When I was a child, mama and me used to make wind chimes out of just about anything.  She said the sound they made was a whisper from Jesus.  I figured, what the hell.  I'd give Jesus one more chance. So I started makin' wind chimes.  At first I used beer cans the college kids left layin' around.  I'd cut the end out of a can, and then I'd poke a hole in the other end.  I'd run a few strings through the hole, and I would attach bottle caps to the strings. The sound they made tapping against the can wasn't exactly heavenly, but it got some of my neighbors' attention.  Some of the boys started askin' if would make them some, so I did.  I advanced to pieces of glass and wood, and I have to admit that some of them were truly beautiful.  Pretty soon my place was covered in wind chimes.

I got a new neighbor.  She was a mannish lookin' woman, and she was the first female to actually talk to me since I moved in. It started out with her complementing me on my wind chimes. Then she started bringin' me things to make chimes out of.  They were beautiful beads and crystals and pieces of pottery. Pretty soon we were watchin' movies together and havin' dinner.  One night she confessed to me she was a lesbian, but that I shouldn't be scared off or anything.  Actually, I was kinda excited.  I felt special for knowin' a different kind of person.  I felt like I finally had somethin' on all of them college kids.  They still stared and whispered, but I didn't feel like anybody's outcast.  Now I had my own private world that wasn't mean or always expectin' a piece of me.

I stopped doin' tricks pretty soon after I made my friend. Once she asked if she could come and watch me dance. I said sure.  Afterward she said I really was good, and I shouldn't have to waste my talent on a bunch of horny old men who didn't care about me as a person.  I knew that, but what else was I supposed to do?  She said she could get me a job at her friend's bead shop, and she felt like I would like my new job a whole lot better since I was so good with me hands.  I went ahead and took the job, but I wasn't makin' near as much money, and that was a problem.  Now don't get me wrong. I sure didn't miss dancin', but it was getting' really hard to make ends meet.  I started getting' pretty stressed about money.  My friend said I needed to relax 'cause I had more in savings than most people in retirement already.  It didn't really help much since I was used to havin' a surplus of money.  To chill me out, she offered to take me out for a drink one night.  I said that was fine, 'cept I wasn't old enough to get into anywhere.  The titty bars I worked at always overlooked that fact. She told me not to worry.  She had some friends that owned a bar and they wouldn't mind havin' me in their place, as long as I was with her.  So we went.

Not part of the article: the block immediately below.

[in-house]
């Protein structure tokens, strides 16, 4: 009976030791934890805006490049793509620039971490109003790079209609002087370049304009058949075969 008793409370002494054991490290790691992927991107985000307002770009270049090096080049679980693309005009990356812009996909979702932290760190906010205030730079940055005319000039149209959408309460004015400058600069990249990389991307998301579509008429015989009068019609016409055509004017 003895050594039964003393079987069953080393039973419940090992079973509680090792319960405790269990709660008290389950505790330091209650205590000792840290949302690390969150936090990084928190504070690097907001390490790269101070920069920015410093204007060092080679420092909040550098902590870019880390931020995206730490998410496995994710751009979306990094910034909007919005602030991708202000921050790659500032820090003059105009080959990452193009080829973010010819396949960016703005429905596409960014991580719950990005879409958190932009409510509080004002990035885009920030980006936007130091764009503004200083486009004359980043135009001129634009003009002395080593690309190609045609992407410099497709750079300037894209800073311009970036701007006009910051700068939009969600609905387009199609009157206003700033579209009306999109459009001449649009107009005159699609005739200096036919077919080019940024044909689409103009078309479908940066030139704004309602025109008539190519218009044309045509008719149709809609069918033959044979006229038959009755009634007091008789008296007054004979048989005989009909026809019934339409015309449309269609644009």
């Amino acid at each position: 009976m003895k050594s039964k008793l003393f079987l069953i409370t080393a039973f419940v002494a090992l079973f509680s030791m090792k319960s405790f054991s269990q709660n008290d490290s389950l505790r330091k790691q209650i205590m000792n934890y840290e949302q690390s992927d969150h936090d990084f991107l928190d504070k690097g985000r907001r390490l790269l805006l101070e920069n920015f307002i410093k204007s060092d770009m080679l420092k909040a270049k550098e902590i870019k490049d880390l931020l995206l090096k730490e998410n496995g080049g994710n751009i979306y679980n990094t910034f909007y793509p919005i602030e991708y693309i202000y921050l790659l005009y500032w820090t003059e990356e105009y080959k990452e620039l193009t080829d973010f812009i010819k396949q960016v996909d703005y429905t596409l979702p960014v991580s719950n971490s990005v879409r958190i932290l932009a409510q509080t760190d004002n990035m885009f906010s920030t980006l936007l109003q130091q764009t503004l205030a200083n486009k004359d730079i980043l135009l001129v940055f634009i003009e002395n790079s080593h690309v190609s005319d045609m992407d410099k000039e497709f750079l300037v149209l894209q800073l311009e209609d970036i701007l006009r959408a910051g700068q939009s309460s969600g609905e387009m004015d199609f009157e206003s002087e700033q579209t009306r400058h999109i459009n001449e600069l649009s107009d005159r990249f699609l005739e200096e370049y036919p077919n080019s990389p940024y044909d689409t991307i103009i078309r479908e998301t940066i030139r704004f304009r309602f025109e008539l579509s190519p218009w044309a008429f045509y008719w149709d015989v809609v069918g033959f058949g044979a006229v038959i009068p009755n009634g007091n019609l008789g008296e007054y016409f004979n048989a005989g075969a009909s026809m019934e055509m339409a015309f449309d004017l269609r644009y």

I have never seen so many women in one place in my life.  I thought I'd be scared, but I found that most of them were beautiful in a different kind of way.  The young ones reminded me of deer. They were sleek, athletic, and sort of jerky, like a deer on the lookout for a hunter or somethin'.  The older ones were more like men. Most of them wore men's jeans and boots. Some of them even had hats that were every bit as nice as my richest tricks from my whorin' days.  And let me tell you, I ain't never got attention like that in all of my life.  They was really nice to me, buyin' me drinks and shakin' my hand, and even huggin' me sometimes.  I even got to dance with a few o' them.  My friend was kinda funny about the whole thing, like she didn't trust any of 'em, but I told her I was havin' a super time and not to worry.  She said O.K., but still acted kinda worried.  Finally, toward the end of the evening, she just kinda slipped her arm around my waist.  Everybody else pretty much left me alone after that.

I started goin' to that place on a regular basis' even if my friend couldn't go. I got to know the bartenders and owners.  Eventually, it came out that I used to be a titty dancer.  The owner got really excited, and asked me if I would dance at her club. She assured me that the ladies that came to her place were much more appreciative than any old bastard at the hetro titty bars.  I said O.K.  Since I wanted to get my savings account back up to what it used to be.  Besides, I sort of missed getting' to show off for people.